4. Pending appeal by the proper party to the Office of the President from the decision of the Secretary of National Defense in the application for amnesty, such decision should not be executory in order not to render naught the right to appeal. Again, this is included in House Concurrent Resolution No. 08 as a recommendation to the President.

            Accordingly, I vote in favor of House Concurrent Resolution No. 08, as amended.

           A final word: while a daring act or rebellious spirit merits compassion, there must be no pardon or amnesty for incompetence and ineptitude.


(Delivered by REP. EDCEL C. LAGMAN, Principal Author of House Bill No. 96, at the public hearing on the RH bills by the Committee on Population and Family Relations on 24 November 2010)


If the oppositors to the RH bills can be true and candid to the public and to themselves, they would admit that they are objecting not because the bills are health measures but because the bills are basically family planning and population measures.

 Verily, the referral of the bills to the Committee on Population and Family Relations is correct and consistent with the jurisdiction of the committee on “all matters directly and principally relating to population growth and family planning” as provided by Section 27 (mm) of the Rules of the House.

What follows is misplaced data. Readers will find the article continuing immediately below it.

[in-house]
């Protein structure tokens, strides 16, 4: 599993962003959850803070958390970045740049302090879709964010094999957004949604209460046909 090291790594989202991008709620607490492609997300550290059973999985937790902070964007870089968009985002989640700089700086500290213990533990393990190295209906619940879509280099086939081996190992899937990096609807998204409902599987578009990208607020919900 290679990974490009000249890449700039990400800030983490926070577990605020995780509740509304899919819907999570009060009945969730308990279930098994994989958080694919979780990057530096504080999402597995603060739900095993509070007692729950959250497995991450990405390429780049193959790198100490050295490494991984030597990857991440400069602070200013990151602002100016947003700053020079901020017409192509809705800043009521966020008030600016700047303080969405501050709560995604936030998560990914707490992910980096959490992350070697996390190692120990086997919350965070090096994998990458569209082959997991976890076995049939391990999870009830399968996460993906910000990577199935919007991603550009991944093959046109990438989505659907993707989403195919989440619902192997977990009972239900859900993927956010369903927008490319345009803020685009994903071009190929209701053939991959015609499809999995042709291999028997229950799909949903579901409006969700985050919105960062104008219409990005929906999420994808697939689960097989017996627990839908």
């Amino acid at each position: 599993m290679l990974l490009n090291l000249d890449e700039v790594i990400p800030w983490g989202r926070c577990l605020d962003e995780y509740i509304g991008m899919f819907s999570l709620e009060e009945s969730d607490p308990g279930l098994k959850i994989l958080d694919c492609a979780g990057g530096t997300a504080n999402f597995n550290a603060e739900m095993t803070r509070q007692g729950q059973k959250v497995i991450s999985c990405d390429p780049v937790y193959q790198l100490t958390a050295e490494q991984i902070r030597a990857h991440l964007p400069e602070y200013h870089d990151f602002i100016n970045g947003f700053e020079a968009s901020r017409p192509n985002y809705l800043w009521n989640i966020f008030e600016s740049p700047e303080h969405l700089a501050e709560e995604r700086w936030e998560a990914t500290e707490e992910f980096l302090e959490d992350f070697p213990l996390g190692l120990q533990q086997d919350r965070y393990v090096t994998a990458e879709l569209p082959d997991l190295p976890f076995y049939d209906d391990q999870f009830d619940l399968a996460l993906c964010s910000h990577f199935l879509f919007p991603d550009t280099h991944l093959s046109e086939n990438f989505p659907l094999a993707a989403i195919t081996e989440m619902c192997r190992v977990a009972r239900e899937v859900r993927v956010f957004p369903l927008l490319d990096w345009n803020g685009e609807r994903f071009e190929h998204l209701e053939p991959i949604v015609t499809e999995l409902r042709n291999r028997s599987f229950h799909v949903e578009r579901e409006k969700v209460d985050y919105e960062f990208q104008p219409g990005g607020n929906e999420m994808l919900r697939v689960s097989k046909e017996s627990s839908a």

Family planning and population and development are interlinked with reproductive health.

 The RH bills aim to ensure an enabling environment for people to choose freely and responsibly the number and spacing of their children and the method of family planning best suited to their needs and personal convictions – which are basic human rights. They seek to help women and couples meet their fertility goals and guarantee the reproductive health of all Filipinos.

 Neither the Church nor the State has the right to dictate on the faithful or citizens which form of family planning they should use. That choice primarily and ultimately belongs to the couple, but most especially to women who bear the brunt of pregnancy, childbirth and childcare.

 The central concept of the RH bills is freedom of informed choice. There is neither compulsion or reprisals for non-acceptors nor rewards or incentives for acceptors.

A comprehensive, rights-based, health-oriented and development-driven law on reproductive health and population development will also:

 1.  Improve maternal, newborn and child health and nutrition, and reduce maternal, infant and child mortality, consistent with the Millennium Development Goals whose common denominator is reproductive health and family planning;

2.  Effectuate the people’s right to sustainable human development;